But if we dig a little deeper, the documentary’s inherent connection with the “real world,” or specifically the manner in which things don’t always work out the way we’d like them to, is especially resonant to the tale of Andy Hummel, Chris Bell, Jody Stephens, and Alex Chilton. For unlike the life of Ray Charles or the early years of The Beatles, Big Star is far from a good fit for the Hollywood treatment, or at least for the situation as it currently stands in the movie-making industry.

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Graded on a Curve: Creation Rebel,
Hostile Environment

As a vital component in the thriving late ’70s-early ’80s UK dub scene, Creation Rebel amassed a worthy discography. On October 6, after 40 years, the trio of core members Crucial Tony, Charlie “Eskimo” Fox, and Mr. Magoo return with a new record, Hostile Environment, that is as engagingly bent as its grooves are deep. Its high quality is no surprise, as the list of guest contributors is substantial, and there are archival recordings from the late deejay Prince Far I in the equation. Furthermore, the outfit’s constant associate Adrian Sherwood aided with production as he released the results on yellow vinyl and four panel digipak CD on his On-U Sound label.

As told by Adrian Sherwood, who was there from the start, Creation Rebel initially came together as a studio project and backing group. The first record released by Sherwood, not on On-U Sound but on the Hitrun label, was credited to Creation Rebel. Issued in 1978, Dub From Creation features productions and vocals from Prince Far I that were gifted to Sherwood for use on the record.

This sets up a robust circularity, for as mentioned, this return to action from Creation Rebel gets boosted by two Prince Far I vocals that were discovered in the vault, and right off the bat in “Swiftly (The Right One),” where the deejay’s voice gets speed altered until he sounds like a groggy mountain giant. It’s just one part of a deliciously twisted dub scheme that includes some sweetly unusual synth playing from the noted reggae affiliated musician-producer Gaudi.

Sherwood’s telling of the Creation Rebel story details an increase in vocals that found them straddling the roles of backing band and proper group, but it’s still nice to hear they’re capable of spirited instrumentals like the melodica-driven “Stonebridge Warrior.” But a hearty lead-backing vocal weave (complete with toasting and a little off-kilter scatting) is integral to the forceful impact of “Under Pressure.”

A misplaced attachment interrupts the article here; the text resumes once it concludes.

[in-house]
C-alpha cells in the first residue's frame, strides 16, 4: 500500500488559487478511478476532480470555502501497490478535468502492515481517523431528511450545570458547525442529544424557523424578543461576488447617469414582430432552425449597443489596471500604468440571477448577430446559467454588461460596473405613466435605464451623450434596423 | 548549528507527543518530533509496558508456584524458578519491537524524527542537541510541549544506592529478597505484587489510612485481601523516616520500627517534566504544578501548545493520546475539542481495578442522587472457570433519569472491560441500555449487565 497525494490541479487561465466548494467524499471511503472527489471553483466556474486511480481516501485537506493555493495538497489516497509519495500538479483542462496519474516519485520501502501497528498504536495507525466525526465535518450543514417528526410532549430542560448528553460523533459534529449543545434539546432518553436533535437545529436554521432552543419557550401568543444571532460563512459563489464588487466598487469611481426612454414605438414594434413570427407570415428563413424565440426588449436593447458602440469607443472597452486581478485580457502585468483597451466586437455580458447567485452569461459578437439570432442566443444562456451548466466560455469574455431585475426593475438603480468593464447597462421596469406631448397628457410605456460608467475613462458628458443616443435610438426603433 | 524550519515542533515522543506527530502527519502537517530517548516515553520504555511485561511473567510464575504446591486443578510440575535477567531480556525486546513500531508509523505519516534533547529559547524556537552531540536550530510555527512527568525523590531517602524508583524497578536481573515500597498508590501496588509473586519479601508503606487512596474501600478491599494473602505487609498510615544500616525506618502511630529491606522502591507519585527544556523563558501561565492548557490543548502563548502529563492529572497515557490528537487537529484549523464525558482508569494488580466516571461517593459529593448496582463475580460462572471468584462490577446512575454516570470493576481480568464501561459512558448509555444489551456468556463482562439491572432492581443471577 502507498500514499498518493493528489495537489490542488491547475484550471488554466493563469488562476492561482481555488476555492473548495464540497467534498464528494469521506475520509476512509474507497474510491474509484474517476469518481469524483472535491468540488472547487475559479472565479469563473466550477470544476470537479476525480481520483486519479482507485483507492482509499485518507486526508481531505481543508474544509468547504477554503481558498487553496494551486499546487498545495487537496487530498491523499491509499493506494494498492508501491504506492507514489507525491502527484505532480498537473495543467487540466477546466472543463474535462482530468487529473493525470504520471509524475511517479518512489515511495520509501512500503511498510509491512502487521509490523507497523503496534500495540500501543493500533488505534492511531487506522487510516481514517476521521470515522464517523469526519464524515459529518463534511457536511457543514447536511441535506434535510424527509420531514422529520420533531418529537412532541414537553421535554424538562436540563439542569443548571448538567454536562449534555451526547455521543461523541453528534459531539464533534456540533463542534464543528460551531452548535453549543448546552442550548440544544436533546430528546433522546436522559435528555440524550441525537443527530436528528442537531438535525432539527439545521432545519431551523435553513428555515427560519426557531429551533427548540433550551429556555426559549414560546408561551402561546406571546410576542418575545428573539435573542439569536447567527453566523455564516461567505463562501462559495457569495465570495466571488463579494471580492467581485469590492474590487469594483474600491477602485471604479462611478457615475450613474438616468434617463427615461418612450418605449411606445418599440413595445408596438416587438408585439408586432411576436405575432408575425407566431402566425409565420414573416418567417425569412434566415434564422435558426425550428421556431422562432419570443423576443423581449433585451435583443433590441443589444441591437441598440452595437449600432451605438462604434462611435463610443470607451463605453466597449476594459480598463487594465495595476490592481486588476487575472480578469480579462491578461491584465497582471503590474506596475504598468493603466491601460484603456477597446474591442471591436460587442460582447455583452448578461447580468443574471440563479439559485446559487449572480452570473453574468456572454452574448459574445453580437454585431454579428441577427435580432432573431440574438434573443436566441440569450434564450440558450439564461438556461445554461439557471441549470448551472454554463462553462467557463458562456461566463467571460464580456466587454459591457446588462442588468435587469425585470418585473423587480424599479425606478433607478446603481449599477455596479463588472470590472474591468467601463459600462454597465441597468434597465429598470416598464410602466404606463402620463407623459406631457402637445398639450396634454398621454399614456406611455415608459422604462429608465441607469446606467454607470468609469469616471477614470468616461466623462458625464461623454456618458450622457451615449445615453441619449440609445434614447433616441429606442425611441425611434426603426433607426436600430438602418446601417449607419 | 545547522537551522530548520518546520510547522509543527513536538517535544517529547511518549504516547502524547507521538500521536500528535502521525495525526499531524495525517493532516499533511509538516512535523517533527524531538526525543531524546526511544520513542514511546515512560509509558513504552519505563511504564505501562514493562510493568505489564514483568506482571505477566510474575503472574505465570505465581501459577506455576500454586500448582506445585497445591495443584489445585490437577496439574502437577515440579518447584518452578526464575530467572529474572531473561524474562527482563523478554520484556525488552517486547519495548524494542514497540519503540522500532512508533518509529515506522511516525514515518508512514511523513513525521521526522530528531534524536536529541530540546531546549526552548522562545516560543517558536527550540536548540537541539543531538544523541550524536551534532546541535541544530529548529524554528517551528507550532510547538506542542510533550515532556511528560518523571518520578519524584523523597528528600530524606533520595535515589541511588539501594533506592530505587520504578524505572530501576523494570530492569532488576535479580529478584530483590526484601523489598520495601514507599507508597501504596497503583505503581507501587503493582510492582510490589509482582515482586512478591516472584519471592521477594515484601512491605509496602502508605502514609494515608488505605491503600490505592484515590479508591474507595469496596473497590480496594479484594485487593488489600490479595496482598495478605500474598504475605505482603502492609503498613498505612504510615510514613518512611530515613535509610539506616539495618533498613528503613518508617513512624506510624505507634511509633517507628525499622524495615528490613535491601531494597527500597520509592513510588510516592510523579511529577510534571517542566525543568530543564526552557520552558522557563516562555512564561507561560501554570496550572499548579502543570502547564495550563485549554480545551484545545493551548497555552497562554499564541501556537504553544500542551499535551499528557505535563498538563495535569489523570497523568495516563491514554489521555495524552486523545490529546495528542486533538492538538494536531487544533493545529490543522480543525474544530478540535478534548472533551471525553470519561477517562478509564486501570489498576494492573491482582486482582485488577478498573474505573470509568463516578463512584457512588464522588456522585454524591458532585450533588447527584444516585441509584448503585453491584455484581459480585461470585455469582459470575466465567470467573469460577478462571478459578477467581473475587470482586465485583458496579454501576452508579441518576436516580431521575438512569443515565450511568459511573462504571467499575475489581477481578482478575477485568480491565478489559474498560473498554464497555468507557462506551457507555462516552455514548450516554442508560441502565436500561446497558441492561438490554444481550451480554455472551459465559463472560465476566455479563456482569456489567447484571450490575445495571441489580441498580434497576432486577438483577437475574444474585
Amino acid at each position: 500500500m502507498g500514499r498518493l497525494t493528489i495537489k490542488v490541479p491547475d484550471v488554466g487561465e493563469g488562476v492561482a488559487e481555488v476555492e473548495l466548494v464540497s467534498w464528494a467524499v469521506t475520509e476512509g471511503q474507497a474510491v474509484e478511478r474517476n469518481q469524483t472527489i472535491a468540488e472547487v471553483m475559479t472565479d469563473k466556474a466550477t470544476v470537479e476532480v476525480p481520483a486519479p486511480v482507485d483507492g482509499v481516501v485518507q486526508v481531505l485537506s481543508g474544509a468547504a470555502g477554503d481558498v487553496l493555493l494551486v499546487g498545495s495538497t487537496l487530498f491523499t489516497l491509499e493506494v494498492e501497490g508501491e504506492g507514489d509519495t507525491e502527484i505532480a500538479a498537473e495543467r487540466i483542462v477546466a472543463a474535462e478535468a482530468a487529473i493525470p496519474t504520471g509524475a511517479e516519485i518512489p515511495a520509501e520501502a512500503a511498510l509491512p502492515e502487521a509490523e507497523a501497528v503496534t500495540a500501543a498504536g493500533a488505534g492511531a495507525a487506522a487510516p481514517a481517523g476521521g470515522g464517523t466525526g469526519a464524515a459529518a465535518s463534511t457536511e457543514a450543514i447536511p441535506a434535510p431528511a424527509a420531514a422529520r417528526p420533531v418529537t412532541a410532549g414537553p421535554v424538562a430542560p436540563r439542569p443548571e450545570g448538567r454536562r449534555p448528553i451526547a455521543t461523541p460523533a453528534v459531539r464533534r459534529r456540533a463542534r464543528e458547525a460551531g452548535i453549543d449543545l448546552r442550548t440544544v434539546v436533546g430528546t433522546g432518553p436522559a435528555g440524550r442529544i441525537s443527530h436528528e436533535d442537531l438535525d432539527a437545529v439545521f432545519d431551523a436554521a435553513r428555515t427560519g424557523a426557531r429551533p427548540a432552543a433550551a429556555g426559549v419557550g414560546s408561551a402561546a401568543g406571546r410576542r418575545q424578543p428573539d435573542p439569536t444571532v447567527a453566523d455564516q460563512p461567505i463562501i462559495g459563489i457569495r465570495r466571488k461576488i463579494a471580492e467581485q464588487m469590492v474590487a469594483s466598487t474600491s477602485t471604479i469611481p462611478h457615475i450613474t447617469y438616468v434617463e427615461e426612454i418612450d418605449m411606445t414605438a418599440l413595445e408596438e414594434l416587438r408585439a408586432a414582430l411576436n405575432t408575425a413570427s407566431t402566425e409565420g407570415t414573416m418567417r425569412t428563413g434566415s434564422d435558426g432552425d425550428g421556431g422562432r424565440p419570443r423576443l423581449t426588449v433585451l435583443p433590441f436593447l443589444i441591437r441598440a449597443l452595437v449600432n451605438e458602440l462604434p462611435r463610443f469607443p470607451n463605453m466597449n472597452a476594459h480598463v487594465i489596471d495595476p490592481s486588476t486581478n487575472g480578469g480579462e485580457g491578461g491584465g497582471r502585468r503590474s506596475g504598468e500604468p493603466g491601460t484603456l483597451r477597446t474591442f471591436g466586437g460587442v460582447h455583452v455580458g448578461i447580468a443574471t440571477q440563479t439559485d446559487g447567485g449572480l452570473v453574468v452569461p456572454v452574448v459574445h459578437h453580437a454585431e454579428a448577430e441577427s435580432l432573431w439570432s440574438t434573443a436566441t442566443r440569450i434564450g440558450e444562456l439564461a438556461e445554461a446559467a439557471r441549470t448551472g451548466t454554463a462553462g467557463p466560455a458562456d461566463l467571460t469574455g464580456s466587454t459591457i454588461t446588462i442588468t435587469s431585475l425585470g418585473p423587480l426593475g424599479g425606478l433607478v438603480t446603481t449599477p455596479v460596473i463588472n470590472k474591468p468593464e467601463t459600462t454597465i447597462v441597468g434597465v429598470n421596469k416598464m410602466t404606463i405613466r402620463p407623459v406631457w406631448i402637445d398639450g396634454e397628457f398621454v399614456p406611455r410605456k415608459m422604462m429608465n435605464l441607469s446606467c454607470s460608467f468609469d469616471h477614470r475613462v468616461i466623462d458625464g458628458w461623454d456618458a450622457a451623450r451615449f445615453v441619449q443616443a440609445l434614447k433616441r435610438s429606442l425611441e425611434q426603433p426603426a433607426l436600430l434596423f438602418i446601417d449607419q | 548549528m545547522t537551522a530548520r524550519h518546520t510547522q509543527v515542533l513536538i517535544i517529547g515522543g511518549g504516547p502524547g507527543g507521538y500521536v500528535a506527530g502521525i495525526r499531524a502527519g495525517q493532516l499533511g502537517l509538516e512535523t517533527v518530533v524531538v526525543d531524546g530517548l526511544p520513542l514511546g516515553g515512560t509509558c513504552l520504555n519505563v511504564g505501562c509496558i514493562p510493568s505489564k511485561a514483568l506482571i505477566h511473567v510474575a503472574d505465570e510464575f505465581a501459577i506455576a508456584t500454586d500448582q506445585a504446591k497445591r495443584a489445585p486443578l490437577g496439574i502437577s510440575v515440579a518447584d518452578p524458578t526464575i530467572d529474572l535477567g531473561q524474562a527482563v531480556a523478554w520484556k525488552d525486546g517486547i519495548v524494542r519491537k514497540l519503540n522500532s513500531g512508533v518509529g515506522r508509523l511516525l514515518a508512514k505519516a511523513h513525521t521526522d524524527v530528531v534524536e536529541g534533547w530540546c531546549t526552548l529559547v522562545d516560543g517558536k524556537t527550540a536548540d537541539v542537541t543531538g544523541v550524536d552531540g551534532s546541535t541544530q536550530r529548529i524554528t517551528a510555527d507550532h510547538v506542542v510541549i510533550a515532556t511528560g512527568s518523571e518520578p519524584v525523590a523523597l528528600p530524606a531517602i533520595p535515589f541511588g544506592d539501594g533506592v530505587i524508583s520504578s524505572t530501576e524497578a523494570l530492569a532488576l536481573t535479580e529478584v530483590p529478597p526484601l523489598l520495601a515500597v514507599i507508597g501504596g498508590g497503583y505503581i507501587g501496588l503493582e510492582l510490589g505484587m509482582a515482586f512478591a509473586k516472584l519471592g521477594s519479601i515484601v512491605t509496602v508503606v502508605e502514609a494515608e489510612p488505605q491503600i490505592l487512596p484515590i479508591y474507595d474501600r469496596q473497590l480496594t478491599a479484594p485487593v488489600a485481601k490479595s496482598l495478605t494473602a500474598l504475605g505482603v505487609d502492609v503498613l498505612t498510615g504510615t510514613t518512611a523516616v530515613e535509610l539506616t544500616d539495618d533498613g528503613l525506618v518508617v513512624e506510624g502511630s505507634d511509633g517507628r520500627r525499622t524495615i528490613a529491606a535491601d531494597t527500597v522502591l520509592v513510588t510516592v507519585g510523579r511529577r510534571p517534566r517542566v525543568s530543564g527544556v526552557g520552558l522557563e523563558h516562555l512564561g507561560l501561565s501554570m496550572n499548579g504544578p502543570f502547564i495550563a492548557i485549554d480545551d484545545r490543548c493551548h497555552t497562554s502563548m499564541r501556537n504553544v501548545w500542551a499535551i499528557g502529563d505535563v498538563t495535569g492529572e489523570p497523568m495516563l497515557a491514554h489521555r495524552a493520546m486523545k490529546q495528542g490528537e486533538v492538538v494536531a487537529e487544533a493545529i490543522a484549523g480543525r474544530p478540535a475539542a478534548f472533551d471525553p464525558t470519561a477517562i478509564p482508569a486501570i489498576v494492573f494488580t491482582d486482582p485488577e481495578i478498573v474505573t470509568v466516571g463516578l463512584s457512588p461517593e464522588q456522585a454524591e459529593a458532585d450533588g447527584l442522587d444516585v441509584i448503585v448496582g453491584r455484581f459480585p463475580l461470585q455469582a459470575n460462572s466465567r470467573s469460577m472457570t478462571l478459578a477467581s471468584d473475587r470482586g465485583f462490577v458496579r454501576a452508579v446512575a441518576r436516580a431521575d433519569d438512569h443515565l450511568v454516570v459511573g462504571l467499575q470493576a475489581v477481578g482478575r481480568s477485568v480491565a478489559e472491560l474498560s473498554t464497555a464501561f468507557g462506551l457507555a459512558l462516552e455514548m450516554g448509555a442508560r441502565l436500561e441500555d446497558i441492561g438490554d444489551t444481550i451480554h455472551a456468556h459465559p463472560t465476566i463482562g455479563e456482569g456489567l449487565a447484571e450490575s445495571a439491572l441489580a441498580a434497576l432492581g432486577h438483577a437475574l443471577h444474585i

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Graded on a Curve Video Premiere: Lulu Lewis, “Destroy”

Lulu Lewis, the NYC-based duo fronted by Dylan Hundley alongside multi-instrumentalist Pablo Martin, are no strangers to this column, and here they are again with their typically terrific new single “Destroy All Data,” which receives some appreciative words below as we premiere its video. It’s a glove-tight union of sound and image that thrives on a rich and edgy approach to a complementary blend of styles, namely early new wave, post-punk, and electro-pop. Check out the vid ahead of their next live show, which is part of the O+ Festival in Kingston, NY on October 6th.

There’s really no disguising that Lulu Lewis’ main inspirations derive from the late ’70s-early ’80s. As listed above, Hundley and Martin tap into the era that found new wave exploding alongside punk as fresh new genres like synth-pop and mutant disco were born under the banner of post-punk. However, it should be noted that far too frequently, contemporary examples of this mélange of genre flaunt a surface brightness that’s ultimately weakened by an underlying sense of the shallow.

But Lulu Lewis are the real deal. A significant part of their lasting appeal is pretty simple, deriving from solid songs well played and confidently sung. But adding considerable value is their refusal to get boxed into one particular stylistic corner. For example, “Destroy All Data” is a terrific body mover, fully embracing a dance club vibe while retaining an atmosphere of subversiveness and alienation.